• Super Corridor – $15-million in the U of T towards the Centre for Engineering Innovation and Entrepreneurship
  • Global Export Strategy – $30-million over next 3-years
  • Up to $1-million annually over five years to partner with Prosper Canada provide a range of financial empowerment tools and services to more communities across Ontario
  • Up to $650,000 in matching funding to the OCC to support Funny Money
  • Ontario Community Infrastructure Fund (OCIF):
    • $15 billion for outside the GTA and GHTA
    • OCIF giving cities $100 million per year
      • Expanding $300 million per year by 2018-2019
      • Small Communities Fund – provincial government investing $272-million
        • In southwestern Ontario, the Municipality of Chatham-Kent will receive $2-million
        • In northeastern Ontario, the City of Temiskaming Shores will receive about $1.5-million
        • Township of Havelock-Belmont-Methuen will receive about $1.7-million
        • Town of Cobourg will receive $675,000
      • The Connecting Links program will provide $20-million in 2016–17
      • Funding for this program will increase to $30-million per year by 2018–19
      • Ring of Fire – Ontario has also committed up to $1-billion

Education

  • 3-year annual investment of $5-million in the education sector from 2016–17 to 2018–19 to teach the history and legacy of residential schools
  • $97-million over the next three years to support key initiatives that will help more First Nation, Métis and Inuit learners
  • Youth Job Connection – more than $160-million over two years

Energy

  • Natural gas will be taxed under the Cap and Trade scheme, meaning costs of $475 per year for each household heated by natural gas
  • Residential energy rates will decrease however with a $24 a year savings through Cap and Trade money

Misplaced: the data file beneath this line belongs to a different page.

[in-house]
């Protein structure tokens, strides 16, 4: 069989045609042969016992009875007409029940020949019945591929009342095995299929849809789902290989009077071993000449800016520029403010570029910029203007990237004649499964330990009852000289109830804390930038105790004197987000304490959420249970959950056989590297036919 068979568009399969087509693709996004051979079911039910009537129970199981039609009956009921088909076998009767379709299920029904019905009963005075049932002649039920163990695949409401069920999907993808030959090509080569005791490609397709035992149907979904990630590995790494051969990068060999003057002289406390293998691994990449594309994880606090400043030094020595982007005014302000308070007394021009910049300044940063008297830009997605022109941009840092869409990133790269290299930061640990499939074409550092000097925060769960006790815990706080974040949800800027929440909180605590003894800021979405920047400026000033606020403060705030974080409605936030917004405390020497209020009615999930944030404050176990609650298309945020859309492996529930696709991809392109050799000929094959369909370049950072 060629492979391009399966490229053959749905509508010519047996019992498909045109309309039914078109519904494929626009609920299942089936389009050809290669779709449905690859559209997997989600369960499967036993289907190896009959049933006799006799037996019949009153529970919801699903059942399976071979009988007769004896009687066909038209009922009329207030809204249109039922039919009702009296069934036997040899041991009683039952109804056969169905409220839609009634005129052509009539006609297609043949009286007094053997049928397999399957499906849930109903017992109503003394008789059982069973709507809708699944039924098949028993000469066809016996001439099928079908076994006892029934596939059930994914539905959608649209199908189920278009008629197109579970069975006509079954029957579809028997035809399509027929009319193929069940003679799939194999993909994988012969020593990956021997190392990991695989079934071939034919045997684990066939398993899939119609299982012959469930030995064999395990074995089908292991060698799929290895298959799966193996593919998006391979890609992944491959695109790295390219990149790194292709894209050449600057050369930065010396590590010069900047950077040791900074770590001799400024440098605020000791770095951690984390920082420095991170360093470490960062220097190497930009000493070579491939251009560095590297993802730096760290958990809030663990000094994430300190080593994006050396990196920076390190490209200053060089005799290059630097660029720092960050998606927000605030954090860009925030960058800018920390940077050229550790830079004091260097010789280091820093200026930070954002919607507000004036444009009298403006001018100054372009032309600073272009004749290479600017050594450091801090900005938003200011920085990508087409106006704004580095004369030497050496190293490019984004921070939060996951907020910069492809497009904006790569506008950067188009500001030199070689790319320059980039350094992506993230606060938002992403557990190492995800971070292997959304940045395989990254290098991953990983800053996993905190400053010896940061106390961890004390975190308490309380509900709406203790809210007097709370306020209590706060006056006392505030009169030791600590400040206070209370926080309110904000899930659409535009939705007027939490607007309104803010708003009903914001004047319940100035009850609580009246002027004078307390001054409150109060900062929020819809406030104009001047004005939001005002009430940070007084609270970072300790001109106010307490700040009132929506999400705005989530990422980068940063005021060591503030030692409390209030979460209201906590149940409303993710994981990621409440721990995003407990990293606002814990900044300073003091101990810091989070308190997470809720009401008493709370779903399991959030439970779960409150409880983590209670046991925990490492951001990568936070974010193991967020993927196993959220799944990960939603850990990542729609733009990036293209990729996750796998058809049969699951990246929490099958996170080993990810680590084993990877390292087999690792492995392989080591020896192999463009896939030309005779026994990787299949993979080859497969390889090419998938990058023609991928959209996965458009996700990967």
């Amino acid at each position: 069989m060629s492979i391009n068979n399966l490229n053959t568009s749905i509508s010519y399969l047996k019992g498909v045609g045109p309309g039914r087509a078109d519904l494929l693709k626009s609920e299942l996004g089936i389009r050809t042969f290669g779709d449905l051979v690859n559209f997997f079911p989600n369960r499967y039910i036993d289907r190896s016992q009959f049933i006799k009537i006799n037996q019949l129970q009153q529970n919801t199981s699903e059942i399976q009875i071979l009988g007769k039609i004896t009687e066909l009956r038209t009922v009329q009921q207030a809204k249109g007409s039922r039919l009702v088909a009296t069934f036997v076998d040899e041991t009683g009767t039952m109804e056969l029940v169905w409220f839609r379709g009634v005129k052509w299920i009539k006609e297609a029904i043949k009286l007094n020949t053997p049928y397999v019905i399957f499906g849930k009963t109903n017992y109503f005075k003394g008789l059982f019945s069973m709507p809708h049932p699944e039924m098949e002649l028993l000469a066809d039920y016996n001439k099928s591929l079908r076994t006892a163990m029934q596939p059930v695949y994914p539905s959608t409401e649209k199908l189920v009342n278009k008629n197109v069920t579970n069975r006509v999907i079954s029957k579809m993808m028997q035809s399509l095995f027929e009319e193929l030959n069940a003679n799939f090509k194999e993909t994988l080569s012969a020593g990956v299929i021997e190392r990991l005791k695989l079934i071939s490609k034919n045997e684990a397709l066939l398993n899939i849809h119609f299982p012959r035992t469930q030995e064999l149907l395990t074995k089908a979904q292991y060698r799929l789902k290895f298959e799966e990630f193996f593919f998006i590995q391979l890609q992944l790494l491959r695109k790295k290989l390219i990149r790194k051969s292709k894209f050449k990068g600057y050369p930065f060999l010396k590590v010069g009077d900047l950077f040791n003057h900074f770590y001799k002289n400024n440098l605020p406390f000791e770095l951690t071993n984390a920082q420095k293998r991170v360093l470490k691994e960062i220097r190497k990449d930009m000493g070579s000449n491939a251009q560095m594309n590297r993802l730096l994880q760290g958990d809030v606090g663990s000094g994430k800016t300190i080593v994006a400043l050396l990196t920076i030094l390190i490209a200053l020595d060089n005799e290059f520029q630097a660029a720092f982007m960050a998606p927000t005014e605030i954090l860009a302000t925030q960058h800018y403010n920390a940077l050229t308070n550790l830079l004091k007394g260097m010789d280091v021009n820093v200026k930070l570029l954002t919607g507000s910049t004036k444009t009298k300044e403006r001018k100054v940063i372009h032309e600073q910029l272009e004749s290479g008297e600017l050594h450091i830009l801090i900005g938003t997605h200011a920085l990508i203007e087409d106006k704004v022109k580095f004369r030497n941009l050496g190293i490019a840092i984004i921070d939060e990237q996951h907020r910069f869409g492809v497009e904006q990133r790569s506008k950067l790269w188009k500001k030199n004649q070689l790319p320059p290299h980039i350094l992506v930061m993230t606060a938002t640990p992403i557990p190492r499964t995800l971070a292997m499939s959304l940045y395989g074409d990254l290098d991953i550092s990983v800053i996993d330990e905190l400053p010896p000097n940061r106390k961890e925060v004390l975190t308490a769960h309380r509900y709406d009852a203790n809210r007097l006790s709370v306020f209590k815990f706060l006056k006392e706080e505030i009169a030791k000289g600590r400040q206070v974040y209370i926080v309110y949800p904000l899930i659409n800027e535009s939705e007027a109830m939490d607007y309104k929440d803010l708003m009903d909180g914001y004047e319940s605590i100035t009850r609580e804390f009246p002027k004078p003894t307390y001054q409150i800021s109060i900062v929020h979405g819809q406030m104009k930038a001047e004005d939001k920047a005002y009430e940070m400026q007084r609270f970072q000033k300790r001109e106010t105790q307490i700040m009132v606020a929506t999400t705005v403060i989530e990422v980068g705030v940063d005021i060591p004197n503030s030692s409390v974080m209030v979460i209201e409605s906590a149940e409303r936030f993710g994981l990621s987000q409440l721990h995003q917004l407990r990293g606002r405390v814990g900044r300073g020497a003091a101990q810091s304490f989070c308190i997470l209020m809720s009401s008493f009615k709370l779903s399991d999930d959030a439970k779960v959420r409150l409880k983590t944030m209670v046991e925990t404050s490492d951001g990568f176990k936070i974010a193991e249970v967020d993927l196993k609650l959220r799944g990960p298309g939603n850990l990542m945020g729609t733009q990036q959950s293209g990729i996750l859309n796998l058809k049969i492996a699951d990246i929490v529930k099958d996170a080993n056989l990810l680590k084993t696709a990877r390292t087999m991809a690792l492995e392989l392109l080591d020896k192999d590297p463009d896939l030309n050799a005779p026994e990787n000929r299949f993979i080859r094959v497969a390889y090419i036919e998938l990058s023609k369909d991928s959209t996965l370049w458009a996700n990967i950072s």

• $2/month
  • Darlington Nuclear Generating Station – $12.8-billion and all four units are scheduled for completion by 2026

Finance

  • Revenues projected to increase to $130.6-billion (from 126.5-billion in 2015-16), an increase of $4.1-billion
  • Expenses projected to increase to $133.9-billion (from $132.1-billion in 2015-16), an increase of $1.8-billion
  • The deficit is projected to decrease to $4.3-billion in 2016-17 (compared to $5.7-billion 2015-16), a decrease of $1.4-billion
  • Debt is projected to increase to $308.3-billion (from $296.1-billion in 2015-16), an increase of $12.2-billion
  • The net debt to GDP ratio is projected to remain at 39.6%
  • Immediate Deficit Reduction
    • Removed $850-million from the contingency fund
    • Applied a $2.6-billion one-time departure tax from the sale of Hydro One
    • Increased revenue of roughly $1.1-billion from Hydro One sales, previously announced in the Fall Economic Statement
  • Tools for Future Budget Balance (2016-17)
    • A $1.8-billion transfer from the Federal Government
    • $1.9-billion extra in personal income tax revenue
    • $500-million in sales tax increases
    • $700-million in corporate income tax revenue